In no particular order, here are the global macro trends that we think will be most significant in the current year (2012):
- Rising importance of China, coupled with moves by China to “internationalize its currency“. This could have a major impact on the global imbalances issue (previously discussed in depth here at GloboTrends), and also potentially on The US Dollar and it’s reserve currency status (possibly affecting the US’ ability to borrow money cheaply in own currency at long duration).
- Europe and global credit crisis. Expect continued attention in 2012 on the Euro, Greece, Debt crisis.
- The “Arab Spring” will continue to shape global political debates and regional policy. As we watch events unfold in the region, we welcome contribution to our page on Trends in the Middle East and Arab states.
- Political instability and risks 2012 and beyond: See the excellent CFR-sponsored discussion with a panel of experts: “What to worry about in 2012“
- Rise of purchasing power in emerging markets, but at the same time… income inequality and unemployment became hot topics in many of the developed economies (Questions: How do you see these trends related?” And, “Do you think the reaction to income inequality, as manifested in the “occupy wall street” movement, will have an effect on the US Presidential elections?”)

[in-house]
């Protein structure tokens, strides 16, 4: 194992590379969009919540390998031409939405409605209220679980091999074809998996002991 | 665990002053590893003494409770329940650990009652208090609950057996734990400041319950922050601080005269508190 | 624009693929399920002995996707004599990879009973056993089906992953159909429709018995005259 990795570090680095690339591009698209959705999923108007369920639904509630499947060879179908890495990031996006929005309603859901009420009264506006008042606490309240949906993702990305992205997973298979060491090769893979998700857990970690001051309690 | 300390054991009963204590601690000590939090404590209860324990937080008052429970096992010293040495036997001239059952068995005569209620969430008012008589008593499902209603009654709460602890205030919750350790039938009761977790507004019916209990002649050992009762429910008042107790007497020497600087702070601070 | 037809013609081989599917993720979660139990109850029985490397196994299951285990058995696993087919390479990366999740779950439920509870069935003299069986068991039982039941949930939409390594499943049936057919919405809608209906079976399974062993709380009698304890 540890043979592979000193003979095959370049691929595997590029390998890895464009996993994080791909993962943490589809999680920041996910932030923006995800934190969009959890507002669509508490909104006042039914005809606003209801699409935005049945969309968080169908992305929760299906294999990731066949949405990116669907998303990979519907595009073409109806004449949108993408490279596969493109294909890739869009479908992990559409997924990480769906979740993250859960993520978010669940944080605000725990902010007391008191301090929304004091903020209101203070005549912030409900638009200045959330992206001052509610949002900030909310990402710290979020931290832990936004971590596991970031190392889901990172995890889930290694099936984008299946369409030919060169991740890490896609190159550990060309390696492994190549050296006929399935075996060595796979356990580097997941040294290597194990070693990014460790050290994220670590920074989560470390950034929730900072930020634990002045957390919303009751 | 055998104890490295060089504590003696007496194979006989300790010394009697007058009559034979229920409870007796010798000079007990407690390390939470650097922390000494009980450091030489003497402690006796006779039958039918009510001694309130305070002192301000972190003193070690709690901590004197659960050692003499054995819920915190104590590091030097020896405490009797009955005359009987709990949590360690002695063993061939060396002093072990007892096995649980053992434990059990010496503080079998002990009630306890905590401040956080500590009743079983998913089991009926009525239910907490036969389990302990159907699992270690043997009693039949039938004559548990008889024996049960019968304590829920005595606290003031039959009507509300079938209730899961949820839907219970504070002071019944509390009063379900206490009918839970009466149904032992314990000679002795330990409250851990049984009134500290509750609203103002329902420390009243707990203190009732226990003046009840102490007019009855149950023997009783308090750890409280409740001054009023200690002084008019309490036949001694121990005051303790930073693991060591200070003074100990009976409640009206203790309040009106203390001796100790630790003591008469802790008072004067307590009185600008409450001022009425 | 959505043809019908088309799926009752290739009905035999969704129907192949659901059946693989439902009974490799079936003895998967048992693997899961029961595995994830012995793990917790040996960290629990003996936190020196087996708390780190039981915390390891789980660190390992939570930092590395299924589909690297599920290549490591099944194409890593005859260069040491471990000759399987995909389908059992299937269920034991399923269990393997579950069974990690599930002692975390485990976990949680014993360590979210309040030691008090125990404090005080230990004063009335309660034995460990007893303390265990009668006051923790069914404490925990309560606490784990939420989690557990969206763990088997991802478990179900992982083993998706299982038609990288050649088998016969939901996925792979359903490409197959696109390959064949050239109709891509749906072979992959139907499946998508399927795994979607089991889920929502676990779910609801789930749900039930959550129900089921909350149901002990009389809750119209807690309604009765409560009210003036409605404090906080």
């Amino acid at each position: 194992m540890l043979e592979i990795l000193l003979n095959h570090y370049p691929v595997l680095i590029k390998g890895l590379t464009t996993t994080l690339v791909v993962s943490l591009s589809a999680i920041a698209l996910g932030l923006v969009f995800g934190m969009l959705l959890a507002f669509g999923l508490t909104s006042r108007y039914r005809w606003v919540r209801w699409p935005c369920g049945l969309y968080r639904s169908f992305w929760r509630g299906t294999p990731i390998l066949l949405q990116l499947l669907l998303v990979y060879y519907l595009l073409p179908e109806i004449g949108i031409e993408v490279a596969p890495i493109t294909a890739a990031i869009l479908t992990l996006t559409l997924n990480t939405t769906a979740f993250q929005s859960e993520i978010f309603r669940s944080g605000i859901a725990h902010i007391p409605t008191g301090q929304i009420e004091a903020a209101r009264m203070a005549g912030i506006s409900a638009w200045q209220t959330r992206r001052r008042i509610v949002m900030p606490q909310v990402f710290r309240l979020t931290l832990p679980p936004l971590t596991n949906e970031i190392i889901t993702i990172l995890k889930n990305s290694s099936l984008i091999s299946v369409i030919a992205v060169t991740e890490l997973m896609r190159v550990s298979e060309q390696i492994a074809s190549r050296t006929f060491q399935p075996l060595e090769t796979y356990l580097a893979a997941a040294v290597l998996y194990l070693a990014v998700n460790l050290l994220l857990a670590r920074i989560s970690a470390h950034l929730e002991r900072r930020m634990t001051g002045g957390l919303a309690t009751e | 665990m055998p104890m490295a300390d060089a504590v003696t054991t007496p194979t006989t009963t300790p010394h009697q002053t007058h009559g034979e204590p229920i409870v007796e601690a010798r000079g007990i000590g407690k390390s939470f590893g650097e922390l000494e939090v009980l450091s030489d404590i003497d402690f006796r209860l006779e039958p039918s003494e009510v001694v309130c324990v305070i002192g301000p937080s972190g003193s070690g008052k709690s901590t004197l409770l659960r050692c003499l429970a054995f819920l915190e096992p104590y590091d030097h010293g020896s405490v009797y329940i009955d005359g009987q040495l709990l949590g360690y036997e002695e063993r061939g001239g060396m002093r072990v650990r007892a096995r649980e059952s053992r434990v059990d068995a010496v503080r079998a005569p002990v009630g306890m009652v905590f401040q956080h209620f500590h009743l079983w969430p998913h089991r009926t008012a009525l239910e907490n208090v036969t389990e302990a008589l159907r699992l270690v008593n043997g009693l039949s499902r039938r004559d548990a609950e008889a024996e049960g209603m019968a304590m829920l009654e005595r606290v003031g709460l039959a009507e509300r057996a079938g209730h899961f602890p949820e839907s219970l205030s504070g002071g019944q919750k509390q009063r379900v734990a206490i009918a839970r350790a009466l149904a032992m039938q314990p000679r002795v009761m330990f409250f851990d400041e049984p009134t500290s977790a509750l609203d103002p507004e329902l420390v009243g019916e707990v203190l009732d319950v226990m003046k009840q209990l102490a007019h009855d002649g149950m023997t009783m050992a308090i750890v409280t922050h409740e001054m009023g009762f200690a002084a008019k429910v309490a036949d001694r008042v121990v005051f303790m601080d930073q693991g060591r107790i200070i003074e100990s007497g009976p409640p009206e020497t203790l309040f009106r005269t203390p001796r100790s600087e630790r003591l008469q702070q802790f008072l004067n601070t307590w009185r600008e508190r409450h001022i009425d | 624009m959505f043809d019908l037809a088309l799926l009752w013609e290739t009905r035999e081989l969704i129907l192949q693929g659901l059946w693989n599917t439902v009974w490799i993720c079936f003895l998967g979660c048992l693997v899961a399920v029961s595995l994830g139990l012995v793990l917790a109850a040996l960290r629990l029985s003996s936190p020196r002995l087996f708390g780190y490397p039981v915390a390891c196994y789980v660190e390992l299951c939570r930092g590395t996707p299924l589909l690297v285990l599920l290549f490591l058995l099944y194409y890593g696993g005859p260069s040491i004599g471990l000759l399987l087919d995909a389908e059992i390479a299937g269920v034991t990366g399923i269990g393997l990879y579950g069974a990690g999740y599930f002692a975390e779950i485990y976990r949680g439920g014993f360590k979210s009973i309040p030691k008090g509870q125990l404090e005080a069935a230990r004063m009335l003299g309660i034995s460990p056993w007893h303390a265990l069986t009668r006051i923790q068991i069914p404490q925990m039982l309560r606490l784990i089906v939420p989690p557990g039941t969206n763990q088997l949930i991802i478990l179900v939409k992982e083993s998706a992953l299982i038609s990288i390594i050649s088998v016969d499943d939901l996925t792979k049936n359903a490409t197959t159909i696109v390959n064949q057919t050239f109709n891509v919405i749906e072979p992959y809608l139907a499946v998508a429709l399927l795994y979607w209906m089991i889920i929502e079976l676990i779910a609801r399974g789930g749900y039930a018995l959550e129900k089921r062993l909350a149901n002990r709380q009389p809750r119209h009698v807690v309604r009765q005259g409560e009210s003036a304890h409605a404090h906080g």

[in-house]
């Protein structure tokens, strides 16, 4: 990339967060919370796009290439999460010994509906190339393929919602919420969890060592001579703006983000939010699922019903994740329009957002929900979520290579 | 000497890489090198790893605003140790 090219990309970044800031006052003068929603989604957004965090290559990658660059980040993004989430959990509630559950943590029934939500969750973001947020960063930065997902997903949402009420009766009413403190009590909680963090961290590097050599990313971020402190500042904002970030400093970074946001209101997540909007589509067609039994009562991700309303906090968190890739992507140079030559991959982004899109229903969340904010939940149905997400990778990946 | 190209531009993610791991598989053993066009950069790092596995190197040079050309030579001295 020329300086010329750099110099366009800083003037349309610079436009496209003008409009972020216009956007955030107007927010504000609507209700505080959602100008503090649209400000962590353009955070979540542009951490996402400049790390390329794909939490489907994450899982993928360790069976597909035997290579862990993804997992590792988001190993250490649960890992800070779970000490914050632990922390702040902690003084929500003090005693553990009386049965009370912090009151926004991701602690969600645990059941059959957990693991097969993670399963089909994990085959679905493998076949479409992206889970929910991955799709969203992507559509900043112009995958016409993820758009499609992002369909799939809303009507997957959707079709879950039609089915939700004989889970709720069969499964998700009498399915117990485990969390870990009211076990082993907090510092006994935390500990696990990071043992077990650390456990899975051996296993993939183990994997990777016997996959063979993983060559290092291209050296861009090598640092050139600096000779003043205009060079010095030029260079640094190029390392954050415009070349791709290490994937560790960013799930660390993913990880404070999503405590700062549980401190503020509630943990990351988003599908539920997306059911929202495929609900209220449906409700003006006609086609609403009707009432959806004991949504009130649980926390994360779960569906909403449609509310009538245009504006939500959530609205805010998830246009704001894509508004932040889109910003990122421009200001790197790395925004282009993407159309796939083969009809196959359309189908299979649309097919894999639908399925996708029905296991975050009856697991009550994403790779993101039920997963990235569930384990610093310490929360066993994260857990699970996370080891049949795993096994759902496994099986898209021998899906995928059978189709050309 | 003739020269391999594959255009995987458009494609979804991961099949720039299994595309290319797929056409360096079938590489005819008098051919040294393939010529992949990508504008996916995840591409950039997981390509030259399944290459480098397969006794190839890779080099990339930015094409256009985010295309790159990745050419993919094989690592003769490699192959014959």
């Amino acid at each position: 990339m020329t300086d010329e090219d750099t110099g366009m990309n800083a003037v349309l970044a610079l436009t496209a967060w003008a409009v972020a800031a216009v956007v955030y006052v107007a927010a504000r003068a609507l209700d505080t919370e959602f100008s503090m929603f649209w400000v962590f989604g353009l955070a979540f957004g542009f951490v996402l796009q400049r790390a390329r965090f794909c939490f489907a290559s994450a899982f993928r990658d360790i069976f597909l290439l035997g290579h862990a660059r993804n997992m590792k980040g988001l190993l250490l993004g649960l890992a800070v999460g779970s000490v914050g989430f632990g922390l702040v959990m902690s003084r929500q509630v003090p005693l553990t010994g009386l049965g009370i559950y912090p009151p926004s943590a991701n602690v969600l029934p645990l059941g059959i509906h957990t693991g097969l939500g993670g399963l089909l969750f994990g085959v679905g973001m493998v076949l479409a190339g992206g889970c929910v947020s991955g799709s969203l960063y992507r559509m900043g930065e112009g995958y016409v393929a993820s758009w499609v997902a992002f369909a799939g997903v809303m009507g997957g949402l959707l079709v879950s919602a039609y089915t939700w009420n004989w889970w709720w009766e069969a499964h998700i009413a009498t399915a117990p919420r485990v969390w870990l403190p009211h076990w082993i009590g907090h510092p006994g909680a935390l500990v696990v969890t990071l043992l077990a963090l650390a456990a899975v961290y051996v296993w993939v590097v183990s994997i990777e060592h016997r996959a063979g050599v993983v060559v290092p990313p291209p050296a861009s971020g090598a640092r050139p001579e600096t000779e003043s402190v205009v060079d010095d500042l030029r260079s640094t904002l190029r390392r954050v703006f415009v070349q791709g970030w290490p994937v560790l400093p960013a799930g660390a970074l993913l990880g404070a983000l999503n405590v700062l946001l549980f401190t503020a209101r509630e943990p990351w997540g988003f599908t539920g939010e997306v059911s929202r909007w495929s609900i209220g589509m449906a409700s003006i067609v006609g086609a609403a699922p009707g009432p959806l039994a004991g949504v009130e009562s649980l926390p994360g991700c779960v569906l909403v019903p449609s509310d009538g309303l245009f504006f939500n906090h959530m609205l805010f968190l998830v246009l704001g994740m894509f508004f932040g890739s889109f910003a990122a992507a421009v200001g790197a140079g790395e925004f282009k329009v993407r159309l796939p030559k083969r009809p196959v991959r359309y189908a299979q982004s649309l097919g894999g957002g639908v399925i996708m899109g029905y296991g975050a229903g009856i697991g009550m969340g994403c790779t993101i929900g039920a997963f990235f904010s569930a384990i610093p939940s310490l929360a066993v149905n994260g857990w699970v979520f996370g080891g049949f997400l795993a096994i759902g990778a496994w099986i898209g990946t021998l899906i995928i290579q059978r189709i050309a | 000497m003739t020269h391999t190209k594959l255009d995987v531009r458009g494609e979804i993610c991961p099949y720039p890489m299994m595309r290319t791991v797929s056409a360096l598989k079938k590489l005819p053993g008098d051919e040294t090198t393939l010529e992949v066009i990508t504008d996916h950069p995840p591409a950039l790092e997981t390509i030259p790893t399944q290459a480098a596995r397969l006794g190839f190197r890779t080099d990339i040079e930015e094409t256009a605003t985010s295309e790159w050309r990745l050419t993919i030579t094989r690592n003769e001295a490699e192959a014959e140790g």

- Booming emerging markets leads to rise in prices of commodities such as High Oil Prices, and fears about “energy security“.
- Continued trend toward “urbanization“, especially in emerging markets…and fears aboutclimate change as the rising middle classes in Brazil, China, India (etc) look to purchase automobiles, and become drivers for the first time.
- Continued changes to the rules that govern international Finance - leading to increasedfinancial system regulation (and the problems, unintended consequences due to continuing financial deleveraging)
- Philosophical debate will continue… about the role of the state. Look for more discussion about “State Capitalism vs. Liberal Capitalism”, which will affect policy throughout the emerging-market world (and in Europe!). Expect this to be a theme (perhaps back-lash) during the US presidential elections.
- As the world’s population crosses 7 billion, expect more debate about agriculture, urbanization, commodities and more
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See also: Top Trends for 2009